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44. Models and Analogies


Subject Philosophy

Key-Topics modeling, science

DOI: 10.1111/b.9780631230205.2001.00047.x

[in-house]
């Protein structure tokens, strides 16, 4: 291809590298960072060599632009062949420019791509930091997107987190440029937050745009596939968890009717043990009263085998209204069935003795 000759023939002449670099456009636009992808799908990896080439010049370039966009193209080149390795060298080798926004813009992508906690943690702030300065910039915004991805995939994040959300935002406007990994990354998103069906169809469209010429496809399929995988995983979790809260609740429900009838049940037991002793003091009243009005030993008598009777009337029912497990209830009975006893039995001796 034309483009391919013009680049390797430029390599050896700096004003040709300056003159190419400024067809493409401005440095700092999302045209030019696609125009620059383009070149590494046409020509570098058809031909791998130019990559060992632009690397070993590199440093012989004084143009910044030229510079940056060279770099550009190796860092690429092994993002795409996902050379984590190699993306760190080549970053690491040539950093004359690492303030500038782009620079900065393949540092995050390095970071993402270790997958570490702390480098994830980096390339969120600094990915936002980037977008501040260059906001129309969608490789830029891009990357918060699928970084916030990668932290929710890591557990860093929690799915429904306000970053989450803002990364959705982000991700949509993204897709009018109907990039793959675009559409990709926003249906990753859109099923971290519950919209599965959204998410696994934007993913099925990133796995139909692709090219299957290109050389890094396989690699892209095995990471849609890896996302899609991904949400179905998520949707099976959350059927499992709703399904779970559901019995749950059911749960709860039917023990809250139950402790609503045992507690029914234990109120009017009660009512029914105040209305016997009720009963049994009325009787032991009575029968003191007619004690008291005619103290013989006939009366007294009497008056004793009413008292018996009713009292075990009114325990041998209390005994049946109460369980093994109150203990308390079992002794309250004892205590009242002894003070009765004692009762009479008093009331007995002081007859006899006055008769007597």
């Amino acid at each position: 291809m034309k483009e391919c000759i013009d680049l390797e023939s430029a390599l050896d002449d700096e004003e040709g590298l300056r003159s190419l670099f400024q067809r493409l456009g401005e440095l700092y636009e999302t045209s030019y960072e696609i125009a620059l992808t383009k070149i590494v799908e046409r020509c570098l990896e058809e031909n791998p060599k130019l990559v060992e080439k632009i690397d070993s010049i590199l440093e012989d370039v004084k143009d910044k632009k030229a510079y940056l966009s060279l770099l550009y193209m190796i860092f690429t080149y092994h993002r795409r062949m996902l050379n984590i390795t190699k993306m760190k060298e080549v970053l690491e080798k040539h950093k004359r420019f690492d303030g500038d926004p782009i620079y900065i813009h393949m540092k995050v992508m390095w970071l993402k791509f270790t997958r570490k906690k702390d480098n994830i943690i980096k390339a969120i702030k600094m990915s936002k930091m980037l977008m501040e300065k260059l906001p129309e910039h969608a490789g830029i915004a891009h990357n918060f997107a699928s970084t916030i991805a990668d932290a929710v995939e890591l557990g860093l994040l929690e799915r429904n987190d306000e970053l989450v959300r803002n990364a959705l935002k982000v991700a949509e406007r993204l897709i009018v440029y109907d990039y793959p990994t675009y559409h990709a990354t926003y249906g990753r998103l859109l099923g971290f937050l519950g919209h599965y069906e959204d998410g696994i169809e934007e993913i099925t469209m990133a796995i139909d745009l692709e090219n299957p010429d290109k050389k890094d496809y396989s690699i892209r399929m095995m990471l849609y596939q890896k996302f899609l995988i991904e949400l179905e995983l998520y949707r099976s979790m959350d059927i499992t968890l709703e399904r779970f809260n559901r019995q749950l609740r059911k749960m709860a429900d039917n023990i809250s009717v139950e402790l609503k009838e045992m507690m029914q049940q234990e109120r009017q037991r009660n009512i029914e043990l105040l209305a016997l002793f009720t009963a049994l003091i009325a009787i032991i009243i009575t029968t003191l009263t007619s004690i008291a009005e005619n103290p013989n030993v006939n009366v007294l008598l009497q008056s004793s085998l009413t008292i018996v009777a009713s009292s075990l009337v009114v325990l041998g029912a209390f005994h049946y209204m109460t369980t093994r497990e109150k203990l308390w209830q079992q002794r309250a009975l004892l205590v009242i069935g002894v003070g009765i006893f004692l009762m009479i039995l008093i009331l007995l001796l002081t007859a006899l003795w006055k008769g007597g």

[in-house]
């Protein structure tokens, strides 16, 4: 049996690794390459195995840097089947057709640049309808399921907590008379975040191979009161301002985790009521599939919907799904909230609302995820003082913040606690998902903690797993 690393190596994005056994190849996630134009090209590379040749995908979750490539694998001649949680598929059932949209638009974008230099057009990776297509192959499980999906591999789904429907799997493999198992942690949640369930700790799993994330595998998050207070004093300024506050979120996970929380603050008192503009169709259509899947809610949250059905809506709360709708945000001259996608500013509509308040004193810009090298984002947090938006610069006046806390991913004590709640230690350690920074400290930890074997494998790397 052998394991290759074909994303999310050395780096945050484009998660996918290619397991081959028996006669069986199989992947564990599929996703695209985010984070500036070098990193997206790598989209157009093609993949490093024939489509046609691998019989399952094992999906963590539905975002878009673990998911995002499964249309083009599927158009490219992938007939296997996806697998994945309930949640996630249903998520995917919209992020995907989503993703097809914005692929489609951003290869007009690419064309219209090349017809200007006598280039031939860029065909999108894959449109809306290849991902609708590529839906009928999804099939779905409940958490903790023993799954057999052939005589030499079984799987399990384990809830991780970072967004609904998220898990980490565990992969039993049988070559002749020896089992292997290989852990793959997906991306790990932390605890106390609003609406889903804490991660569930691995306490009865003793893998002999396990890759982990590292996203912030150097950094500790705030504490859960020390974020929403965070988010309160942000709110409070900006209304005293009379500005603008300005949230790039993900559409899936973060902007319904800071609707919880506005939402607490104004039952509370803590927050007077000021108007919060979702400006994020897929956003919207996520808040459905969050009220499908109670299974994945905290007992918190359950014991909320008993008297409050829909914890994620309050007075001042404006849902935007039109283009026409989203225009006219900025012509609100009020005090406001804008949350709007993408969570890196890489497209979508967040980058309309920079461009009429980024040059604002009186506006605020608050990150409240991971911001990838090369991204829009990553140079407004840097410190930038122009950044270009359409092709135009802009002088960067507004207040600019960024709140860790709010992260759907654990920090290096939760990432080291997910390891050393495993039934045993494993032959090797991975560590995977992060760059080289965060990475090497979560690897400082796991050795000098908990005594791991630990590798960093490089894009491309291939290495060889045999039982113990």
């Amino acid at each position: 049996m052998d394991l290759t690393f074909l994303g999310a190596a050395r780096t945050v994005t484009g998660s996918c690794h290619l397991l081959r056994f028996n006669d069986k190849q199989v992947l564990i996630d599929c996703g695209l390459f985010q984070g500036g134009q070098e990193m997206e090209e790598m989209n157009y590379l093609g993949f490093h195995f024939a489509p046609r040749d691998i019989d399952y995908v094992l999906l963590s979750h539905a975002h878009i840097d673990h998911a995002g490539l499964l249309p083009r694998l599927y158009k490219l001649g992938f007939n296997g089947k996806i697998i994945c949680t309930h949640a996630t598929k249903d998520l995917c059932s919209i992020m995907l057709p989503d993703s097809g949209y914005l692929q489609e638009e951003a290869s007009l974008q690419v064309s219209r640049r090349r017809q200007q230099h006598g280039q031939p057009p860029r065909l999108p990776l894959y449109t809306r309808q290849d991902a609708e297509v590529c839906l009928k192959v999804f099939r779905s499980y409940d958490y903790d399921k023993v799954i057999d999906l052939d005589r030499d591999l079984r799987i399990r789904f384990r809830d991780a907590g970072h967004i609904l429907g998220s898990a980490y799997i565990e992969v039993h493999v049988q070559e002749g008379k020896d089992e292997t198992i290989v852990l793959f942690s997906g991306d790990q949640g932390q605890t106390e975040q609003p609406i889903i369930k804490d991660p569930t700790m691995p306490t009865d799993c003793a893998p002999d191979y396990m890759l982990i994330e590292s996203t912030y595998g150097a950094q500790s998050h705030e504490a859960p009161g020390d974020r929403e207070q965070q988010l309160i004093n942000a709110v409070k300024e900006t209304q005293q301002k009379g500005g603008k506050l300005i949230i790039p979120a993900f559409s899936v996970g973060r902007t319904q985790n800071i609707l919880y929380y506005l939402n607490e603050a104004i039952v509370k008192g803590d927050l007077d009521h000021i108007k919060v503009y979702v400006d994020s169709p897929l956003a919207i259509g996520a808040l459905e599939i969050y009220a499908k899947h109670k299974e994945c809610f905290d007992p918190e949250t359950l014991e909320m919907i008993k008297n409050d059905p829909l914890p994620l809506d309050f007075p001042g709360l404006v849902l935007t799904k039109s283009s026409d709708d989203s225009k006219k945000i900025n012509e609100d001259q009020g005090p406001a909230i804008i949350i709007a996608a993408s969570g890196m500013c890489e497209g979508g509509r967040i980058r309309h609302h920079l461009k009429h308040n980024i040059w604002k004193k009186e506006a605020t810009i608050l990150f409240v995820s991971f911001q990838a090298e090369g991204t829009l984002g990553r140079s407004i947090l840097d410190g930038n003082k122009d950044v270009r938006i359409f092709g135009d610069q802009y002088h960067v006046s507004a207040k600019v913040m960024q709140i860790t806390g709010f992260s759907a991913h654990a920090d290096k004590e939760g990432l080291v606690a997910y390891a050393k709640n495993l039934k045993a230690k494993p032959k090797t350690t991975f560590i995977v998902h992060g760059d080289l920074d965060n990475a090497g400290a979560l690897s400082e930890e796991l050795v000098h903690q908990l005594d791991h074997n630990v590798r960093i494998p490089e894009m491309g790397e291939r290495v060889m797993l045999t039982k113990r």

Questions about the structure and justification of theories, the interpretation of data, and the problem of realism have been in the forefront of debate in recent philosophy of science, and the topic of models and analogies is increasingly recognized as integral to this debate. Models of physical matter and motion - for example, models of atoms and planetary systems - were already familiar in Greek science, but serious analysis of “model” as a concept entered philosophy of science only in the nineteenth century. This was largely the result of proliferation in classical physics of theoretical entities such as “atom,” “electro-magnetic wave,” and “electron,” for which there appeared to be no directly observable evidence (see theoretical terms ). The senses of “model” discussed in classical physics were of two types, which may be distinguished as “material” and “formal” ( Hesse 1966 ). A material model is, or describes, a physical entity - familiar examples are billiard balls, a fluid medium, a spring, or an attracting or repelling electric particle. A formal model is the expression of the form or structure of physical entities and processes, without any semantic content referring to specific objects or properties. For example, a “wave equation” in mathematical symbols may express the laws of a simple pendulum, of sound or light waves, of quantum wave functions, etc., while remaining ... log in or subscribe to read full text

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